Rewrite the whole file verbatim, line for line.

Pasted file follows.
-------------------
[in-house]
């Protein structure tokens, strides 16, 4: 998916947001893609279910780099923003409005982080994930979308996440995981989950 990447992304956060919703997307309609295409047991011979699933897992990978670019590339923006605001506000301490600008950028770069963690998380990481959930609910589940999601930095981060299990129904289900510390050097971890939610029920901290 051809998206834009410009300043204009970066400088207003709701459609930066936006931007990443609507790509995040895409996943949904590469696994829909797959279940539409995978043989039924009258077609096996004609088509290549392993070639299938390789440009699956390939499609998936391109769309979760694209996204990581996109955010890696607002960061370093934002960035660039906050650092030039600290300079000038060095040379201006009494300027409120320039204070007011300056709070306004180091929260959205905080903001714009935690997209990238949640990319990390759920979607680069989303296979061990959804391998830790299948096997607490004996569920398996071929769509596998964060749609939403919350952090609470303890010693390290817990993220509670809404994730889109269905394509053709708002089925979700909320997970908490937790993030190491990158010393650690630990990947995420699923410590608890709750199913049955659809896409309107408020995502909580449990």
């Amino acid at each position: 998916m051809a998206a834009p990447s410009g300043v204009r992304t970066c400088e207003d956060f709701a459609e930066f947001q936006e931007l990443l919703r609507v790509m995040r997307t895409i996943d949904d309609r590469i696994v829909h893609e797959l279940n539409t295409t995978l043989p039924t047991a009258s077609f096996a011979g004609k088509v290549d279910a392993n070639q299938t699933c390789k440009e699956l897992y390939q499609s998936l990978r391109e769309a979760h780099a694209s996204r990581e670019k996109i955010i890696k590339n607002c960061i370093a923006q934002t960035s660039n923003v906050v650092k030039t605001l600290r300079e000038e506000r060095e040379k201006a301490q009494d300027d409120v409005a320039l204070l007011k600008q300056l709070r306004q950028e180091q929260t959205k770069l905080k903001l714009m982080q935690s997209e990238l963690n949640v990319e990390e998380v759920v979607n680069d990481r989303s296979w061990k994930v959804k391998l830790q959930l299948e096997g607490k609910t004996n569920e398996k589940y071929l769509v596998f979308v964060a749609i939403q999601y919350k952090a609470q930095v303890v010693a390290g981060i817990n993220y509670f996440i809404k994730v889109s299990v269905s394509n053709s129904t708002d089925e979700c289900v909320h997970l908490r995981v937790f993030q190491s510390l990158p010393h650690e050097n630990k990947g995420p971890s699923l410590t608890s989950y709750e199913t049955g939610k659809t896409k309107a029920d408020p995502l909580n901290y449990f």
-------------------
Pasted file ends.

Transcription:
[in-house]
């Protein structure tokens, strides 16, 4: 998916947001893609279910780099923003409005982080994930979308996440995981989950 990447992304956060919703997307309609295409047991011979699933897992990978670019590339923006605001506000301490600008950028770069963690998380990481959930609910589940999601930095981060299990129904289900510390050097971890939610029920901290 051809998206834009410009300043204009970066400088207003709701459609930066936006931007990443609507790509995040895409996943949904590469696994829909797959279940539409995978043989039924009258077609096996004609088509290549392993070639299938390789440009699956390939499609998936391109769309979760694209996204990581996109955010890696607002960061370093934002960035660039906050650092030039600290300079000038060095040379201006009494300027409120320039204070007011300056709070306004180091929260959205905080903001714009935690997209990238949640990319990390759920979607680069989303296979061990959804391998830790299948096997607490004996569920398996071929769509596998964060749609939403919350952090609470303890010693390290817990993220509670809404994730889109269905394509053709708002089925979700909320997970908490937790993030190491990158010393650690630990990947995420699923410590608890709750199913049955659809896409309107408020995502909580449990």
């Amino acid at each position: 998916m051809a998206a834009p990447s410009g300043v204009r992304t970066c400088e207003d956060f709701a459609e930066f947001q936006e931007l990443l919703r609507v790509m995040r997307t895409i996943d949904d309609r590469i696994v829909h893609e797959l279940n539409t295409t995978l043989p039924t047991a009258s077609f096996a011979g004609k088509v290549d279910a392993n070639q299938t699933c390789k440009e699956l897992y390939q499609s998936l990978r391109e769309a979760h780099a694209s996204r990581e670019k996109i955010i890696k590339n607002c960061i370093a923006q934002t960035s660039n923003v906050v650092k030039t605001l600290r300079e000038e506000r060095e040379k201006a301490q009494d300027d409120v409005a320039l204070l007011k600008q300056l709070r306004q950028e180091q929260t959205k770069l905080k903001l714009m982080q935690s997209e990238l963690n949640v990319e990390e998380v759920v979607n680069d990481r989303s296979w061990k994930v959804k391998l830790q959930l299948e096997g607490k609910t004996n569920e398996k589940y071929l769509v596998f979308v964060a749609i939403q999601y919350k952090a609470q930095v303890v010693a390290g981060i817990n993220y509670f996440i809404k994730v889109s299990v269905s394509n053709s129904t708002d089925e979700c289900v909320h997970l908490r995981v937790f993030q190491s510390l990158p010393h650690e050097n630990k990947g995420p971890s699923l410590t608890s989950y709750e199913t049955g939610k659809t896409k309107a029920d408020p995502l909580n901290y449990f």